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Evicting a Tenant under ARLTA

evictedIf you have tenants, there will eventually come a time when you can’t get them out. We reviewed the tenant’s obligations and the landlord’s obligations as well, a couple weeks ago. So what happens when the tenant doesn’t live up to them?

If we are dealing with residential properties, which I assume most readers are, we are back to the Arkansas Residential Landlord-Tenant Act (ARLTA). This assumes we have actual grounds for removal, such as expiration of the lease or violation of the lease terms. If so, this is the process:

1. The first step is filing of an affidavit with the Circuit Clerk by the landlord stating the grounds for eviction, coupled with a $25 filing fee. The court shall then issue an order requiring the tenant to answer within 10 days why they should not be evicted. I would expect you’ll have to prepare the order and take it to the judge to get him to move quickly on it.

2. You have to serve that order on the tenant, and here the statute is a little unclear because it says “in the manner as provided by law” for other civil actions. It then becomes somewhat contradictory but appears to say if you try and serve them at home via process server and they are not there, you can affix it to a “conspicuous place” (presumably the door) and mail a notice via regular mail.

3. If the tenant fails to respond within 10 days of service, you can get a writ of eviction (which you’ll have to draft) directing the sheriff to remove them. If they file an answer, you get a court date “like any other civil case”, which is who knows when. If the landlord wins at trial, he gets a writ evicting the tenant within three days. If he loses, the tenant stays until he does breach or the lease ends on its terms.  These steps are codified in Arkansas law as sections 18-17-901 to 18-17-906.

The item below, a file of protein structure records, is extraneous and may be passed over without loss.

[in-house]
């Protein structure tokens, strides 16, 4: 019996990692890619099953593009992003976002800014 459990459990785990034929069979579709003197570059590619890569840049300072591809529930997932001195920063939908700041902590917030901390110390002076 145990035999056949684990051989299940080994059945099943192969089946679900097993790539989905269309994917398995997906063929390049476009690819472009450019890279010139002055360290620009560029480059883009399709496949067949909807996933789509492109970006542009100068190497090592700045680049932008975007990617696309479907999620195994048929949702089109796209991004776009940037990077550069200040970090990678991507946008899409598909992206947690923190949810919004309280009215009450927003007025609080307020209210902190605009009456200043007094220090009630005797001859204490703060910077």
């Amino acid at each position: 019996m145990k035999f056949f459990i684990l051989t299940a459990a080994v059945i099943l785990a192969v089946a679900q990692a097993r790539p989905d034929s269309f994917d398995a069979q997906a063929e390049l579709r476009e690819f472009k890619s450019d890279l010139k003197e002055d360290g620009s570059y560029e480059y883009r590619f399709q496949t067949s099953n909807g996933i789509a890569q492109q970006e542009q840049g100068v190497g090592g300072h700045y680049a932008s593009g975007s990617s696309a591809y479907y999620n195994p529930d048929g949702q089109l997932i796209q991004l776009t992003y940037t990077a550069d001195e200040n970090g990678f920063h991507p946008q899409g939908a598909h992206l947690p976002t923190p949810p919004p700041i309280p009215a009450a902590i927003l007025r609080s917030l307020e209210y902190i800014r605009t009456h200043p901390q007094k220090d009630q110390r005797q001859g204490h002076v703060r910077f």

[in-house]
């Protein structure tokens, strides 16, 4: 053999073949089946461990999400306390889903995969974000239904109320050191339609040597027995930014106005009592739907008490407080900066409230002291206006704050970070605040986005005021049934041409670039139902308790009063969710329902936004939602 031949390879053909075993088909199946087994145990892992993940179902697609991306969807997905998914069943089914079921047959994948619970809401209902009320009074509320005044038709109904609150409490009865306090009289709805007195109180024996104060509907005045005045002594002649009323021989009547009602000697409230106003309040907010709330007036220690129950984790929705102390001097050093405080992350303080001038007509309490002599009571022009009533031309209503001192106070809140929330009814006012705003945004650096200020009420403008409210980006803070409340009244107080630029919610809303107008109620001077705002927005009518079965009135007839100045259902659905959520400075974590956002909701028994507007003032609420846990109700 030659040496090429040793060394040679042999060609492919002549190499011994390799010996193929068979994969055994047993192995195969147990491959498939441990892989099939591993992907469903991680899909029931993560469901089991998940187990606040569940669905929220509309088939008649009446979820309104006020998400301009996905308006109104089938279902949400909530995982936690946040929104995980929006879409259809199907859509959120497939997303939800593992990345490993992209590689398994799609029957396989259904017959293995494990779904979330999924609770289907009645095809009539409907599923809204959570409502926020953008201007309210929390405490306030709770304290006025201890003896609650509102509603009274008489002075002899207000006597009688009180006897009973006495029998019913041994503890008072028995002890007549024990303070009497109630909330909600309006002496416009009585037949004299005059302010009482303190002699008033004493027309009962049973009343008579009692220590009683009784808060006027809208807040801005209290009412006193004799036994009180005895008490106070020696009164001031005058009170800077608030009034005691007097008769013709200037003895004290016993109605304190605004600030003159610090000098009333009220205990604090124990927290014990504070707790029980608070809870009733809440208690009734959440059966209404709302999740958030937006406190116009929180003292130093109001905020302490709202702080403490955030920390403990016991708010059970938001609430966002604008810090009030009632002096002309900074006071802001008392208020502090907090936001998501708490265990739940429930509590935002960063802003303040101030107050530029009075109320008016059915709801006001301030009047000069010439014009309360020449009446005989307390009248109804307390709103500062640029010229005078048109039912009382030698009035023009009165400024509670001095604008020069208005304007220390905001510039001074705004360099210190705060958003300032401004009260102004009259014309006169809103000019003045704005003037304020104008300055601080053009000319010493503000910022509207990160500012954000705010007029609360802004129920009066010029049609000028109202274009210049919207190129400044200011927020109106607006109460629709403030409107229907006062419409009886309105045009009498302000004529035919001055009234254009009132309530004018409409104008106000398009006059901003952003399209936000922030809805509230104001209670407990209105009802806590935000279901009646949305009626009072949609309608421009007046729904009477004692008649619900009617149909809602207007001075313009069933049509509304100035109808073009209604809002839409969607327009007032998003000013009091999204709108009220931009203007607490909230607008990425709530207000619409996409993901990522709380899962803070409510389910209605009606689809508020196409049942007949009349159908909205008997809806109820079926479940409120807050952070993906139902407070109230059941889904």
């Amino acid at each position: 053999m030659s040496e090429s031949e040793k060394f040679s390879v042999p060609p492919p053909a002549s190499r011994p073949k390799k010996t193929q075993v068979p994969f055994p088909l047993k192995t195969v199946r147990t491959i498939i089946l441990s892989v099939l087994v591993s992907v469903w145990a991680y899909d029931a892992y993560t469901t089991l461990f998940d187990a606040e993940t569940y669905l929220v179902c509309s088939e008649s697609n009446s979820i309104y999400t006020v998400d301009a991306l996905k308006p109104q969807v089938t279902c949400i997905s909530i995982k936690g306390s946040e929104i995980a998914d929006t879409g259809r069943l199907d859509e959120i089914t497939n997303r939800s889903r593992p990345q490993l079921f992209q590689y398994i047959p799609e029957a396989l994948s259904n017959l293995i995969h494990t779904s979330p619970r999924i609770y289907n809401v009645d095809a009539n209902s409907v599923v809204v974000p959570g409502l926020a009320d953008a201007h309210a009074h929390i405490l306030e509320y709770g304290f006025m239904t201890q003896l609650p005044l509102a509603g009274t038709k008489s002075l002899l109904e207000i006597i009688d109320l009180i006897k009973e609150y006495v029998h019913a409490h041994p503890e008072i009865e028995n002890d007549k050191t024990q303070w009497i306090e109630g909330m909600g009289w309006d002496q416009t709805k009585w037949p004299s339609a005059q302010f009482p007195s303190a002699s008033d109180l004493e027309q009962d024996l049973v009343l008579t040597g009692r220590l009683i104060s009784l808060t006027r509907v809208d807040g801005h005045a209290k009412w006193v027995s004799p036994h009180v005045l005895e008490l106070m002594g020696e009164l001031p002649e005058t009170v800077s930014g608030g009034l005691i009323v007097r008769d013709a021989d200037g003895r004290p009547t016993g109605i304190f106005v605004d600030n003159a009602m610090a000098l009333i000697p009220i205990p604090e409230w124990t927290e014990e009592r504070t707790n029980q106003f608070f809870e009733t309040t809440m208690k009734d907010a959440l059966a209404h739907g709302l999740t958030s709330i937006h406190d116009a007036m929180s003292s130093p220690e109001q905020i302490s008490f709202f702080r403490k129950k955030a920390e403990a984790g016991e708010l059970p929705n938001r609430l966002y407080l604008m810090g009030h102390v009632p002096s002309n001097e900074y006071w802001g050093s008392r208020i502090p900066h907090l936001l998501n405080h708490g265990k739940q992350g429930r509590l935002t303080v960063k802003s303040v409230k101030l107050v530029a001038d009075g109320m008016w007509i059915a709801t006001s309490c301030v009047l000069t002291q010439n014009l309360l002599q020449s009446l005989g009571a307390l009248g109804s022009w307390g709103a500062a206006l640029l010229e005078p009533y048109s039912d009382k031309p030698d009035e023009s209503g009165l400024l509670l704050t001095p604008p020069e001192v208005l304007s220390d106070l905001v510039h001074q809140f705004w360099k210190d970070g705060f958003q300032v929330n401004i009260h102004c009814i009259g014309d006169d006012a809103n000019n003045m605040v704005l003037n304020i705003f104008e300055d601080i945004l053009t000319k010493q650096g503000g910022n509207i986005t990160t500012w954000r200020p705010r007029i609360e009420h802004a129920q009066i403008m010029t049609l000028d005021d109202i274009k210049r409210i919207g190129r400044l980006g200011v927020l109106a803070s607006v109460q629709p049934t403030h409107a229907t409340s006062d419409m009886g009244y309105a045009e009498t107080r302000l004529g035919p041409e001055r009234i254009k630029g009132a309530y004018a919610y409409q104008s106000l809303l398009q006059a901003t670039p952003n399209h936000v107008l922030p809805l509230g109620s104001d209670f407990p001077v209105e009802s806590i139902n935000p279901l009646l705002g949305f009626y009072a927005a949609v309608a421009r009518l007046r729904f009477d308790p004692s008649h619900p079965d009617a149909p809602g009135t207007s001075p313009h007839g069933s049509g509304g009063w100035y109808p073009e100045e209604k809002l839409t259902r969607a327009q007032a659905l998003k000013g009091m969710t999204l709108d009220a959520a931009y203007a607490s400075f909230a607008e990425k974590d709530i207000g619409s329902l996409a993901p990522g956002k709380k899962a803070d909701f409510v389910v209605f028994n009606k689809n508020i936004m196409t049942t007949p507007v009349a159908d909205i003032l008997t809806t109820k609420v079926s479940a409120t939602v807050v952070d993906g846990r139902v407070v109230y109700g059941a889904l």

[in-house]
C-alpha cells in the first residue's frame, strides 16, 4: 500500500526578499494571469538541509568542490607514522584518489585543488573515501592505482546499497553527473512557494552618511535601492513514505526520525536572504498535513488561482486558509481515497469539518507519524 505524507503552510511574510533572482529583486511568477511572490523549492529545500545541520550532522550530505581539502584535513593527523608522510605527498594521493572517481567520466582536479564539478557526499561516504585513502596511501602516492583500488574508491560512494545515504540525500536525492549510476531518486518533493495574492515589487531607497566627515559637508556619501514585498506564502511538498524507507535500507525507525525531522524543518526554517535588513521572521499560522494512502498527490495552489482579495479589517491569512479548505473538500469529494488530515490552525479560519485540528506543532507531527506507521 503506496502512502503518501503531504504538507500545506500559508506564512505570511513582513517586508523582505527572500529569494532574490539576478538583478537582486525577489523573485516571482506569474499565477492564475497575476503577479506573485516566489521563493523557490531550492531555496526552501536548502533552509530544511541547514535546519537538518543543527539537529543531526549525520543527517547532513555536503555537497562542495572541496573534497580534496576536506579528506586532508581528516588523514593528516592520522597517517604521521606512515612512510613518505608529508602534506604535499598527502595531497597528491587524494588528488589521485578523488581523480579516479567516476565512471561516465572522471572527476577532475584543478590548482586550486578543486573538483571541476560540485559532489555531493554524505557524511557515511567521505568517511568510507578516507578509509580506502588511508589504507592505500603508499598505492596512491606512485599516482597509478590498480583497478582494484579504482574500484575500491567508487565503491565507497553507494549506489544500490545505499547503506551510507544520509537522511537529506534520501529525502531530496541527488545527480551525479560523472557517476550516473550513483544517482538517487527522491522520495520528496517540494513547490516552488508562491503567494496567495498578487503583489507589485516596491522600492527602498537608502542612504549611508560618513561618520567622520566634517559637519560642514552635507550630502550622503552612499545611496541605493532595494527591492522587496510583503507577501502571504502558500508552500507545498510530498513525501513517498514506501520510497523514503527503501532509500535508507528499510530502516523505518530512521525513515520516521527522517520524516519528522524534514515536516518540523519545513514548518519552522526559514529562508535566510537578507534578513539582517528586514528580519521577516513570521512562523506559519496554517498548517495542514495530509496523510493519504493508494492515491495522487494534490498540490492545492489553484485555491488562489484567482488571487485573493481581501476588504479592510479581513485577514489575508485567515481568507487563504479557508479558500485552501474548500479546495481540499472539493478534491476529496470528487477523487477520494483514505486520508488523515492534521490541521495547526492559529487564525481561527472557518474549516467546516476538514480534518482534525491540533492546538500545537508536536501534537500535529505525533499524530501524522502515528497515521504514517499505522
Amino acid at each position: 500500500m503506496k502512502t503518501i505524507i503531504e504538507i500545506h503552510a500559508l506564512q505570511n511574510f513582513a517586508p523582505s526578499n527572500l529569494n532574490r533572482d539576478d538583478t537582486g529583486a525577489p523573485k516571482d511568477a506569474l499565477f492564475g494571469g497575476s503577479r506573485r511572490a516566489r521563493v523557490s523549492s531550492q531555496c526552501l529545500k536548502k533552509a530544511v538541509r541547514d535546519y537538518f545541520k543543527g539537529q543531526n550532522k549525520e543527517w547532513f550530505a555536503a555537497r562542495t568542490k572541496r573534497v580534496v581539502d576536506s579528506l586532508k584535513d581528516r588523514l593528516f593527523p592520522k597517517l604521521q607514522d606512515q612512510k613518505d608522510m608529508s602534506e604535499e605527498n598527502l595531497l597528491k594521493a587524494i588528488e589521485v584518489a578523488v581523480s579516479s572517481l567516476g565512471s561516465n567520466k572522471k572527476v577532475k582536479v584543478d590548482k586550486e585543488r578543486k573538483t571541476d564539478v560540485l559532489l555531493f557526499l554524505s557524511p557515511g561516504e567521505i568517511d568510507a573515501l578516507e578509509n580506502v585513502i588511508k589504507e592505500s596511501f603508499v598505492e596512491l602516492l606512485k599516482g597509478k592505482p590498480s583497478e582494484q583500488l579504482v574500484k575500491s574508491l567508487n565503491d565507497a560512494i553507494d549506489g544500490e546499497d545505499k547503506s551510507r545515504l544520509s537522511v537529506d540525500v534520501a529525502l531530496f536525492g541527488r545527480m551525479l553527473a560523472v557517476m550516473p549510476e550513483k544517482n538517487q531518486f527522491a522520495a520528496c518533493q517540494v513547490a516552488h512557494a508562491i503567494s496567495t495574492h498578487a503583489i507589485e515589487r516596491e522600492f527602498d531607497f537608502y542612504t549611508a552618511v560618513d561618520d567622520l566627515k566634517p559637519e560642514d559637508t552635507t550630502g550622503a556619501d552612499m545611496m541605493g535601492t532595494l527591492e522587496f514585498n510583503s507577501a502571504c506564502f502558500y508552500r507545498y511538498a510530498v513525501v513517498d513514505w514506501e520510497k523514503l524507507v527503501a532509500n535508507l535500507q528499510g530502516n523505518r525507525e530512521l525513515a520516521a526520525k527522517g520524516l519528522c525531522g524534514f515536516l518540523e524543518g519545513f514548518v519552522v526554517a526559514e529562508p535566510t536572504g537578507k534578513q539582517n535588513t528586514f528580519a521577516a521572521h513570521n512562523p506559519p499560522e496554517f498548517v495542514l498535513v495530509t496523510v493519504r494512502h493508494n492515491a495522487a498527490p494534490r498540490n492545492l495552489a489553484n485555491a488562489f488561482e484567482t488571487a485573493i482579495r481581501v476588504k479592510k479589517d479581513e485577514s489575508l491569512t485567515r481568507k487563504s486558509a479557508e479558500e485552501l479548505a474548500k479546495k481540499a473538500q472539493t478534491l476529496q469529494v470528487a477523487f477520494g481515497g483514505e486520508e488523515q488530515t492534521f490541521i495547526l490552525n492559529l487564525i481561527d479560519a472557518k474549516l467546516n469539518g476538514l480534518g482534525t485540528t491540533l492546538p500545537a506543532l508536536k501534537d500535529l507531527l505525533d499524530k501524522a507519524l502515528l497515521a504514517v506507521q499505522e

Couple of thoughts on this. First, I’m not so sure this is an improvement over the existing unlawful detainer (eviction) process, at least if the tenant intends to fight it. Under that process, which I’ll detail in a subsequent post, if they object to the initial filing you get a hearing within five days, rather than having to wait for a typical trial setting. Second, I’m not so sure that the manner of service is sufficient.

However, the truth is the vast majority of the time, the tenant leaves as soon as they get served with the initial notice, particularly if it mentions the sheriff coming. Rarely do they want to spend the money to hire a lawyer to fight it, much less appeal a decision against them. Assuming they’re going to leave anyway, and that you don’t expect to collect past due rent or money for damages from them, this process probably saves you $200 in filing fees and service costs from the traditional way.

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